Published 22-06-2021
| Article appears in August 2021 Issue

Print strong, abrasion-resistant parts yourself with the new igus iglidur I190 tribo-filament from Treotham

18-06-2021
pipe
igus has developed a new all-rounder filament for 3D printing: iglidur I190. It allows printing wear-resistant special parts such as plain bearings with great mechanical flexural strength (80 MPa).

Plastics specialist igus has developed an easy-to-machine, all-rounder filament, the iglidur I190. Known for its great strength, the material is suitable for manufacturing wear-resistant parts quickly and cost effectively in special dimensions. 

The tribologically optimised material requires no lubrication or maintenance and can be used with all commercially available 3D printers with heated printing plates. It is remarkable for its great mechanical flexural strength (80 MPa).

In jig construction or assembly aids, users are always looking for sliding, wear-resistant special parts that optimise production operation. The parts are often quick to design, but custom manufacture with injection moulding or mechanical processing involves a great deal of cost and effort and is very expensive for small batches. More and more companies are therefore manufacturing their special parts on 3D printers.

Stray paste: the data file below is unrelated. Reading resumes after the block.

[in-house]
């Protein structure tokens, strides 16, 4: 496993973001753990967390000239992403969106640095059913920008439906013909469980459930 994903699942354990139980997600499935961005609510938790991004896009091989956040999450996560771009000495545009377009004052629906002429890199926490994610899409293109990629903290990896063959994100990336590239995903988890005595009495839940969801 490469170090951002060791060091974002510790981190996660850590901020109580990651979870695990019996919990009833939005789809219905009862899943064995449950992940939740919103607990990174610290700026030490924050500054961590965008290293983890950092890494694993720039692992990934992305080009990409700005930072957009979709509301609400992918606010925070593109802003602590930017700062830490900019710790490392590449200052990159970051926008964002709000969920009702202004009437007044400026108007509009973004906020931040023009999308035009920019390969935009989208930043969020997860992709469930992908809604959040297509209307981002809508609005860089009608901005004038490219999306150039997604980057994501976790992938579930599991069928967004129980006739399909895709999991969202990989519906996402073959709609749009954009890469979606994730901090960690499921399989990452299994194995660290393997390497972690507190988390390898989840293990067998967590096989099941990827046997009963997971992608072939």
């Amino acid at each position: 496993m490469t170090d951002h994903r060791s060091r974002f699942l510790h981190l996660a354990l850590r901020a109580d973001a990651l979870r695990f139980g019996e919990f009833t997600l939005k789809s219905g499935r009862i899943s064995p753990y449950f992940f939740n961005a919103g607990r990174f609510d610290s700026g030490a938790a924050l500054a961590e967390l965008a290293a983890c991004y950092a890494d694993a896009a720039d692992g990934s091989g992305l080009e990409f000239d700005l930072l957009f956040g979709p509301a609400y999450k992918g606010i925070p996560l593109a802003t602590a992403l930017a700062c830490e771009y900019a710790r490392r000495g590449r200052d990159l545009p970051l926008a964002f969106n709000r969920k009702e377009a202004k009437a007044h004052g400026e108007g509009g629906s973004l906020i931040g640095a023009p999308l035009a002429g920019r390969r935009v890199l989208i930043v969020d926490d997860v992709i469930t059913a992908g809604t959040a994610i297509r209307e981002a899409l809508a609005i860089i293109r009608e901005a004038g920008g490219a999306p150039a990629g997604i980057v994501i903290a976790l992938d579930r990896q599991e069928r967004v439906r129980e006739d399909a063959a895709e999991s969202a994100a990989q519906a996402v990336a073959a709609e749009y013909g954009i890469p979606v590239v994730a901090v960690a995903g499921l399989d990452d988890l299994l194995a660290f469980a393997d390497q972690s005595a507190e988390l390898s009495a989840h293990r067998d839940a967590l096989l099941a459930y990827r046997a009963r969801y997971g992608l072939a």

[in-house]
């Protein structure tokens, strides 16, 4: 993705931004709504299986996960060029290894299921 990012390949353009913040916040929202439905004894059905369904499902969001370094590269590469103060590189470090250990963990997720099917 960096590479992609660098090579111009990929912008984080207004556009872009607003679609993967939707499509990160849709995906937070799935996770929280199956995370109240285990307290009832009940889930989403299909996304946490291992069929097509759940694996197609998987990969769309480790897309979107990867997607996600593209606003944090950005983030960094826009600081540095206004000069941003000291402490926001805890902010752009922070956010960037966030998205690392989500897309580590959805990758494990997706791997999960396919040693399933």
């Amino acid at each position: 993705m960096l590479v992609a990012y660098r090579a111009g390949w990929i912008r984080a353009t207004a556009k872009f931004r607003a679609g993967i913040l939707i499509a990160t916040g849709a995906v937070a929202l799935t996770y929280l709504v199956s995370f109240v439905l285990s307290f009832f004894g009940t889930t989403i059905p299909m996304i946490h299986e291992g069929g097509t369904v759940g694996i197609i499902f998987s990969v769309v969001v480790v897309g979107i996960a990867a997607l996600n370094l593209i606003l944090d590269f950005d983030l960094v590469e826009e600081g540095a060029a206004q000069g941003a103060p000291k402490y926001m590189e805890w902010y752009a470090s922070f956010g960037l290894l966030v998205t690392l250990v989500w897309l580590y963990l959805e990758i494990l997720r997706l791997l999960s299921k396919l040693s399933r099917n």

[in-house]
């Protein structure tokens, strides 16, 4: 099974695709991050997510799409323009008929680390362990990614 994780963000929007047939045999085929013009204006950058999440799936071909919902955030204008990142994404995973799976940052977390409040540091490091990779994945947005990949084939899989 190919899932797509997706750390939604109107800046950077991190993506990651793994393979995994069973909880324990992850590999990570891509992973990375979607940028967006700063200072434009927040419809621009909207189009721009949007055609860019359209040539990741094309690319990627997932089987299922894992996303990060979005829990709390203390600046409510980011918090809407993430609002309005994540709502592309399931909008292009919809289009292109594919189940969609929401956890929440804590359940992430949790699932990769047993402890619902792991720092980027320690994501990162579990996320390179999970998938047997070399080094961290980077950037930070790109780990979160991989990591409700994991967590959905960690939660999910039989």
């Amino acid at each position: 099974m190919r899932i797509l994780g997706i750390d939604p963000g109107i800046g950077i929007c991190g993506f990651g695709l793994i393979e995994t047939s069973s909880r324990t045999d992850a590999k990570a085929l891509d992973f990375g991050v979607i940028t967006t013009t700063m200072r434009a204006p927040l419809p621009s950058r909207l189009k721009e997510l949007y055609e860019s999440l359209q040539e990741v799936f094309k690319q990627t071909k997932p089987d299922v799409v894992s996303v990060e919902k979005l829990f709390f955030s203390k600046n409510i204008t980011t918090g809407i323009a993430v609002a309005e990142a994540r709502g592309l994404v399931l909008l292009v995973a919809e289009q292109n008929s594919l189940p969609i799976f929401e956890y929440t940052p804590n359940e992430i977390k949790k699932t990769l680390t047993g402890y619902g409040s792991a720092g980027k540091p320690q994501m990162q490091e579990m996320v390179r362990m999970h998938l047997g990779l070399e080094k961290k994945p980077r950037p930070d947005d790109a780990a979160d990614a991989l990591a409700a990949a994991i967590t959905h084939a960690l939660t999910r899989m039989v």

"iglidur I190 is remarkable primarily for its great strength, making even delicate structures in the printed component strong," says Tom Krause, Head of the Additive Manufacturing department at igus GmbH. 

iglidur I190 is also suited to the design of multi-material sliding components because it combines very well with very rigid materials. The new lubrication-free filament can be machined very easily on all commercially available closed 3D printers with heated printing plates. The printed parts can even be used at temperatures of up to 90°C. 

The new material proved its durability in a test in igus's 3,800 square metre in-house laboratory. A 3D printed iglidur I190 plain bearing was tested against bearings made of ABS and polyamide from additive manufacture and against turned and injection-moulded bearings made of POM and nylon.

The results showed that the printed igus bearing had up to 50 times the abrasion resistance of the bearings made of standard plastics. iglidur I190 did well in internal competition as well – 80 to 46 MPa of flexural strength over food-compatible iglidur I150 filament. igus currently has a total of eight filaments for the FDM process and three high-performance polymers for the SLS process. The user can either order the material and use it with their own 3D printer or use the igus 3D printing service. 

Contact Treotham Automation for more information.

www.treotham.com.au
1300 65 75 64 

TO LEARN MORE, CONTACT

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